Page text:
Addressing Women in Early Medieval Religious Texts
From the tenth to the twelfth centuries in England and Scotland we have scant evidence of women's writing. How, then, can we access these women's experiences?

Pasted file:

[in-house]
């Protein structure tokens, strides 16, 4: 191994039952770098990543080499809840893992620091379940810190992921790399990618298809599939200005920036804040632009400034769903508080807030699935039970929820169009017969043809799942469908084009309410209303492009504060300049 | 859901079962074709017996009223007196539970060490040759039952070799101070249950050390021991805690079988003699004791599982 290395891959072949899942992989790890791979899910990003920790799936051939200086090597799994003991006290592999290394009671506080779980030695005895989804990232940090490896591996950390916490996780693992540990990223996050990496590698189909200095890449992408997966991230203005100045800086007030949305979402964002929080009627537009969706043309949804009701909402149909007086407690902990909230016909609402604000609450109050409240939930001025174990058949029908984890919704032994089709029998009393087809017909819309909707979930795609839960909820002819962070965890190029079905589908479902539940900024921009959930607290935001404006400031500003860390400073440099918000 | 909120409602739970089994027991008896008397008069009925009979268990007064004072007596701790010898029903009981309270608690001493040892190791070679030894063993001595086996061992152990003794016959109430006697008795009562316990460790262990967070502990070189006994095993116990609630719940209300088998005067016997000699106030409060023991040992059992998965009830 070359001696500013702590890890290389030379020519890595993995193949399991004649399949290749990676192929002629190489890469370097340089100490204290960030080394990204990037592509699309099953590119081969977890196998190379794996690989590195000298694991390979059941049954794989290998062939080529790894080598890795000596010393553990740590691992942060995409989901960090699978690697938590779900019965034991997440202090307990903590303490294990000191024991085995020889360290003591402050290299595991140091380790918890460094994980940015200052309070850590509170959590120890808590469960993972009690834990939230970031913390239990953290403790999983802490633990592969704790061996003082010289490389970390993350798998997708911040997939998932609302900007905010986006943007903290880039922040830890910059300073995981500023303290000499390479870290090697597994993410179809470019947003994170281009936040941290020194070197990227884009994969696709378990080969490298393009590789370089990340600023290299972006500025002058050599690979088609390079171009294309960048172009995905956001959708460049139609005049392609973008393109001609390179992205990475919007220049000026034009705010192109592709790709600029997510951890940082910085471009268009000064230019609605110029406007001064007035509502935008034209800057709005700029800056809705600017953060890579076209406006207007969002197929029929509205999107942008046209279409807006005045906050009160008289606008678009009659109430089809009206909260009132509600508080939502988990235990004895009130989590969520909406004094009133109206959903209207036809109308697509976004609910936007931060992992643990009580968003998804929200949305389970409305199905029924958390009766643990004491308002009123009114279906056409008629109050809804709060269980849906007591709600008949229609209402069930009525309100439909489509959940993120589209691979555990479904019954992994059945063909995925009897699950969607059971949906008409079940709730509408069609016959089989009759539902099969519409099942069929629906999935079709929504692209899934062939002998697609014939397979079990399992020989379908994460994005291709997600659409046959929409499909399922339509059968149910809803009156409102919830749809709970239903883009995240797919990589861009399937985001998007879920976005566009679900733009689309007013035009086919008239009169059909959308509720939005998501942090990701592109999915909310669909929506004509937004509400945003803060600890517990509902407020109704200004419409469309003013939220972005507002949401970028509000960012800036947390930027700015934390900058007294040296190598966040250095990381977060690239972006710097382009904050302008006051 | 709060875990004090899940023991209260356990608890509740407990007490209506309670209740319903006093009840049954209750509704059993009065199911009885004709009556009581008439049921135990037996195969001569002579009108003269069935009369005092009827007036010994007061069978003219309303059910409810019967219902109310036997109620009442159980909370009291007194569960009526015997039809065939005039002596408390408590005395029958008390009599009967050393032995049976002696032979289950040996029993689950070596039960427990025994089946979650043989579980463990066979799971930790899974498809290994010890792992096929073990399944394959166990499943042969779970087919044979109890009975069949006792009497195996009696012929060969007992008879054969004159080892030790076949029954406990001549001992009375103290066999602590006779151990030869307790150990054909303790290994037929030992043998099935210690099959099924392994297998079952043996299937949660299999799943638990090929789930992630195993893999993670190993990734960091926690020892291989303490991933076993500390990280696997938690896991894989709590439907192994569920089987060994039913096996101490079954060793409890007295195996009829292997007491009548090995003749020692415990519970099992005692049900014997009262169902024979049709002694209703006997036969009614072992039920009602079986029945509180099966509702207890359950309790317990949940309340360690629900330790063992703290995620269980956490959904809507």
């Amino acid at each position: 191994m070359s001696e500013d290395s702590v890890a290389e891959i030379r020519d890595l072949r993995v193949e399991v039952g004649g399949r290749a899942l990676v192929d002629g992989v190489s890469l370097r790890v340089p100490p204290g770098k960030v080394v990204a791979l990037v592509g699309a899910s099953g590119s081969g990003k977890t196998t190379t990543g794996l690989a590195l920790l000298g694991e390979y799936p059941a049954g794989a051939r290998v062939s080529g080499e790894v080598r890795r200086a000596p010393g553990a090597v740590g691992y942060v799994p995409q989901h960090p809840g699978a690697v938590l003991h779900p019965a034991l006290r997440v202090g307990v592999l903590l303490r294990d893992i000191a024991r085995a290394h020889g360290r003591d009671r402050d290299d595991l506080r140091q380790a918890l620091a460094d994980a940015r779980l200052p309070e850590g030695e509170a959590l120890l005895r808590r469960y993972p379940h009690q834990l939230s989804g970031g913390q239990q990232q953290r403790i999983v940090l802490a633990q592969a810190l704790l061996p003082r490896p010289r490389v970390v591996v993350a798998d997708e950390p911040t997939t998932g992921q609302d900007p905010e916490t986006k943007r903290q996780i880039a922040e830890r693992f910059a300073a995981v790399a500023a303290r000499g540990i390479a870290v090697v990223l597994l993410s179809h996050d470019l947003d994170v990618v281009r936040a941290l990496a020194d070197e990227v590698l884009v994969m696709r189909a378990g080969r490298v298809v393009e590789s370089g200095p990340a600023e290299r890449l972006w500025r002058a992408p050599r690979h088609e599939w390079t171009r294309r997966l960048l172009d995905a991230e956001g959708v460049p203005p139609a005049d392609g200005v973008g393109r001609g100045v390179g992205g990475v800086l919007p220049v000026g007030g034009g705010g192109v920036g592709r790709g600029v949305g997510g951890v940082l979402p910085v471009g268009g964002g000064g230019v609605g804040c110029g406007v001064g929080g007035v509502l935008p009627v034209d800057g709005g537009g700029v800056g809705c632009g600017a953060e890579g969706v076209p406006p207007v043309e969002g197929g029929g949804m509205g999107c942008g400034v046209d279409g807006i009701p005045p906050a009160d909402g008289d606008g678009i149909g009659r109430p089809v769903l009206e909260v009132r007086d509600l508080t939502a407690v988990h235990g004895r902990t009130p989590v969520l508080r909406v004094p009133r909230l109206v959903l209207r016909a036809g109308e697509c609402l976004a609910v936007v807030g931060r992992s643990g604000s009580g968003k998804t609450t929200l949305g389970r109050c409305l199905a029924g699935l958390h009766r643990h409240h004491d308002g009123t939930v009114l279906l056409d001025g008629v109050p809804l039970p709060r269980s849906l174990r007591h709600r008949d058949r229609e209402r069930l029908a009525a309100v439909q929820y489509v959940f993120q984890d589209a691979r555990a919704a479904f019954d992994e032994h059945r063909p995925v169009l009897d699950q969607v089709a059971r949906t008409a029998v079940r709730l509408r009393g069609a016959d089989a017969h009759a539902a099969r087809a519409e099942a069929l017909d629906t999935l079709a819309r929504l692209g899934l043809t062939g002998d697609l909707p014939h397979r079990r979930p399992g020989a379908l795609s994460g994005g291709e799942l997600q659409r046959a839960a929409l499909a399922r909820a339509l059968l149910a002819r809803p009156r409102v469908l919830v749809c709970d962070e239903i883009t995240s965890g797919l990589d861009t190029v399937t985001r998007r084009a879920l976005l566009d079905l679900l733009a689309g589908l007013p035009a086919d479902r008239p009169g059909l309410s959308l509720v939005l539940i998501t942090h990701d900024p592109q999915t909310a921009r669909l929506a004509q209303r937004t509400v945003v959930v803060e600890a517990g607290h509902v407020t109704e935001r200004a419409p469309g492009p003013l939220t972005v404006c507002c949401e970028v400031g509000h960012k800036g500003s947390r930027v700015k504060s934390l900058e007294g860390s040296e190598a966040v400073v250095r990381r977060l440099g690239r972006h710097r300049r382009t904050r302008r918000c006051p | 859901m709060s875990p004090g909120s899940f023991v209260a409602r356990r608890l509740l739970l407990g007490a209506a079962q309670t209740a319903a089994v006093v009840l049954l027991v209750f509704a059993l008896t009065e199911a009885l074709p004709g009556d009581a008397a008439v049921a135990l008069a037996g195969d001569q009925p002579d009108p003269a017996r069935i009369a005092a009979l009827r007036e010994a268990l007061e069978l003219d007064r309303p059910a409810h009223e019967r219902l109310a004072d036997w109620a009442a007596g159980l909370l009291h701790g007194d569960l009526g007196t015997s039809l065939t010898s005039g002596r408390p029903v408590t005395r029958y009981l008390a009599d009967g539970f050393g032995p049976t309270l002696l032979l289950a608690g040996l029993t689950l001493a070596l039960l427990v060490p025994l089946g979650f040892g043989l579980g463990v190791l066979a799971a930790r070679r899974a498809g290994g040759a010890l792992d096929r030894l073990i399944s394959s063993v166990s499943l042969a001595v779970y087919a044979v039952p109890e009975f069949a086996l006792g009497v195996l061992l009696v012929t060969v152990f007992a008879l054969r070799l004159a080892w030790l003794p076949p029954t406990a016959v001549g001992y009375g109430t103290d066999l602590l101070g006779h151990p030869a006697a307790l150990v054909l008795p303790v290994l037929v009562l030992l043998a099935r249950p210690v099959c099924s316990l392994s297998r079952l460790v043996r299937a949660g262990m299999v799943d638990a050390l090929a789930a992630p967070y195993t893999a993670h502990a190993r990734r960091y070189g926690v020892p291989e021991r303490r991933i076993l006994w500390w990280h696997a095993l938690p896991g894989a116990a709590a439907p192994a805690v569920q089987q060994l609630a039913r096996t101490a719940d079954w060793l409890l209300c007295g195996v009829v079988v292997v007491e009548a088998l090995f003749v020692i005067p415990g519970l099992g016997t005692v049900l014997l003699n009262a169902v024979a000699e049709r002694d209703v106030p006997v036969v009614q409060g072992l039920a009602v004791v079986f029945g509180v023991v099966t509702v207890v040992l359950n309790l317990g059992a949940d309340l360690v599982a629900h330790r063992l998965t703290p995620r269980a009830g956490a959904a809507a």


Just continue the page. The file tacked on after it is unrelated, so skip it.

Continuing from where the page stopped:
This book argues that by analysing texts deliberately written for and addressed directly to women we gain an insight into the horizons of possibility for their lives. It examines religious texts addressed to women, bringing together works that are more widely studied with others that are less well known, and demonstrates continuities across Old English and Latin texts written for female readers and patrons across the Conquest period. Case studies, ranging from Ælfric's sermons to Aelred's De institutione inclusarum, from the Life of Christina of Markyate to Goscelin's saints' lives for Wilton and Barking Abbeys, attend to the intimate scripts women were encouraged to inhabit through a close focus on the form of the textual address. By concentrating on address, the book illuminates how women were encouraged to live, and by following women's commissioning and copying of texts, it demonstrates which of these textual addresses women valued and attempted to follow.